# Hitting Sets Give Two-Sided Derandomization of Small Space

By Kuan Cheng and William M. Hoza

Read the paper: ToC • ECCC • CCC proceedings

## Abstract (for specialists)

A hitting set is a "one-sided" variant of a pseudorandom generator (PRG), naturally suited to derandomizing algorithms that have one-sided error. We study the problem of using a given hitting set to derandomize algorithms that have two-sided error, focusing on space-bounded algorithms. For our first result, we show that if there is a log-space hitting set for polynomial-width read-once branching programs (ROBPs), then not only does $\mathbf{L}=\mathbf{RL}$ hold, but $\mathbf{L}=\mathbf{BPL}$ as well. This answers a question raised by Hoza and Zuckerman (SICOMP 2020).

Next, we consider constant-width ROBPs. We show that if there are log-space hitting sets for constant-width ROBPs, then given black-box access to a constant-width ROBP $f$, it is possible to deterministically estimate $\mathbb{E}[f]$ to within $\pm \varepsilon$ in space $O(\log(n/\varepsilon))$. Unconditionally, we give a deterministic algorithm for this problem with space complexity $O(\log^2 n+ \log(1/\varepsilon))$, slightly improving over previous work.

Finally, we investigate the limits of this line of work. Perhaps the strongest reduction along these lines one could hope for would say that for every explicit hitting set, there is an explicit PRG with similar parameters. In the setting of constant-width ROBPs over a large alphabet, we prove that establishing such a strong reduction is at least as difficult as constructing a good PRG outright. Quantitatively, we prove that if the strong reduction holds, then for every constant $\alpha > 0$, there is an explicit PRG for constant-width ROBPs with seed length $O(\log^{1+ \alpha} n)$. Along the way, unconditionally, we construct an improved hitting set for ROBPs over a large alphabet.

## Not-so-abstract (for curious outsiders)

⚠️ *This summary might gloss over some important details.*

A "decision problem" is a problem where the answer is always "yes" or "no," e.g., the problem of determining whether a given number is prime. Suppose there's a randomized algorithm $A$ that solves some decision problem with high probability using a small amount of memory. Does that automatically mean there's a deterministic algorithm that solves the same problem using a similar amount of memory? In other words, is it always possible to "derandomize" any low-memory decision algorithm? Computer scientists think so, but we're not sure how to prove it.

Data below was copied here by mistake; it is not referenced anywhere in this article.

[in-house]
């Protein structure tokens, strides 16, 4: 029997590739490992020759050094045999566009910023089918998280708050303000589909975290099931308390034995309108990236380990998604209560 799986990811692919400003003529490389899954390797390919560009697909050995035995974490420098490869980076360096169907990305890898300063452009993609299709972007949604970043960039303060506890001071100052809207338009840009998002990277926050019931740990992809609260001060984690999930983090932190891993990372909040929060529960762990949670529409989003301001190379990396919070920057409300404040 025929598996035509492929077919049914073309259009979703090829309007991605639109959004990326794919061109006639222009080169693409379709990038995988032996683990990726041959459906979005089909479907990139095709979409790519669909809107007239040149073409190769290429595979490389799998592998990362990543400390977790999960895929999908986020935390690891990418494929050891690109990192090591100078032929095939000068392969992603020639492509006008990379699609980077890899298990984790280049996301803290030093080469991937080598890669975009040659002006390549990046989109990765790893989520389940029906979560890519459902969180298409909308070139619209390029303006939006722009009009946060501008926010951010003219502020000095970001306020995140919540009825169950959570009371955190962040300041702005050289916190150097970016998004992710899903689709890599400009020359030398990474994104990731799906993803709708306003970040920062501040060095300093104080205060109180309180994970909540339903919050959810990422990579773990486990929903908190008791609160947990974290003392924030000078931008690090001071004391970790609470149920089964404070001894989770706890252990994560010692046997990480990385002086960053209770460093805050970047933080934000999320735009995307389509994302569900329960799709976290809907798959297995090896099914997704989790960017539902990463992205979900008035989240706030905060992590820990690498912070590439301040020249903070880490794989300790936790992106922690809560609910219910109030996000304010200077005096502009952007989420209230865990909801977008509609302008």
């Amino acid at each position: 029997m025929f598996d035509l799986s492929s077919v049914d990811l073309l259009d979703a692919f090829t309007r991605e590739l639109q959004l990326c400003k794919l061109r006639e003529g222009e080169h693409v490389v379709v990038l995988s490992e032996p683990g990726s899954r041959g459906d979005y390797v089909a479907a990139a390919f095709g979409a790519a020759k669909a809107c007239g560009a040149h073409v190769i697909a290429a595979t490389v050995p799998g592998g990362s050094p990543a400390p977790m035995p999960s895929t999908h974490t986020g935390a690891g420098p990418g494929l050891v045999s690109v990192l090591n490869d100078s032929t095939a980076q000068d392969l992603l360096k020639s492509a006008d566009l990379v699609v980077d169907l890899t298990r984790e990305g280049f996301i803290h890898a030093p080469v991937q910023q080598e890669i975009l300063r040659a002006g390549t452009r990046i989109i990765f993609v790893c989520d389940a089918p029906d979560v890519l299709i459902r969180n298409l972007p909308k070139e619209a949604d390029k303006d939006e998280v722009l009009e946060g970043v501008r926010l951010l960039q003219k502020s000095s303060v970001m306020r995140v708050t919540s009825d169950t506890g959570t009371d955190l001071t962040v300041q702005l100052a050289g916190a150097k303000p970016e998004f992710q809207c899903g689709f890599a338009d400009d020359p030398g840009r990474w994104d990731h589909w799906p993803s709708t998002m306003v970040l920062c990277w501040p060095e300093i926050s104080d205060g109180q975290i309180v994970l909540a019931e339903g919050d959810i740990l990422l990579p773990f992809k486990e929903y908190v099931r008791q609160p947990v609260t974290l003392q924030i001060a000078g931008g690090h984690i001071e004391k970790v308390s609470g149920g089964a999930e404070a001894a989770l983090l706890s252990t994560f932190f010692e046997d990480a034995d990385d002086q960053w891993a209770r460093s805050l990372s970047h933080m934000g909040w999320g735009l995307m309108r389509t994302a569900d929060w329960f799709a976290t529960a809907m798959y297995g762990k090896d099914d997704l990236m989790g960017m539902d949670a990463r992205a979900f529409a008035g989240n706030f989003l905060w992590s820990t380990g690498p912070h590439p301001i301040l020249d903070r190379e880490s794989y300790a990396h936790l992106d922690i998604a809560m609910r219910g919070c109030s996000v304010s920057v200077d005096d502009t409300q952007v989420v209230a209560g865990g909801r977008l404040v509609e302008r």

If $A$ has the special feature that it never gives false positives, derandomization is potentially easier. Some of the most promising approaches treat $A$ as a "black box," meaning that the deterministic algorithm would just simulate $A$ in a few carefully crafted scenarios and then figure out the correct answer based on what $A$ outputs in those scenarios. In this paper, we prove that *if* it is possible to derandomize all low-memory decision algorithms that never give false positives in a black-box manner, then it is possible to derandomize all low-memory decision algorithms, whether they give false positives or not.

We posted a manuscript online in February 2020; I presented the paper at CCC in July 2020; the journal version was published in the ToC special issue for CCC 2020 in September 2022. The exposition in the ToC version is improved in several minor ways compared to the CCC proceedings version and the ECCC version. The latter two versions are the same except for formatting.

Expository material:

[Video] My prerecorded presentation for CCC (July 2020). Here are the slides from that presentation. See also these other slides that I used for a Zoom presentation at the UIUC CS Theory Seminar (November 2022).

The main result of the paper is explained in my PhD dissertation (Section 3.3).

I wrote a survey that discusses the main result of the paper (Section 3).

The main result of the paper is covered in these lecture notes for a course taught by Avishay Tal (Fall 2021).

What others think:

- Oded Goldreich discusses the paper in this blog post.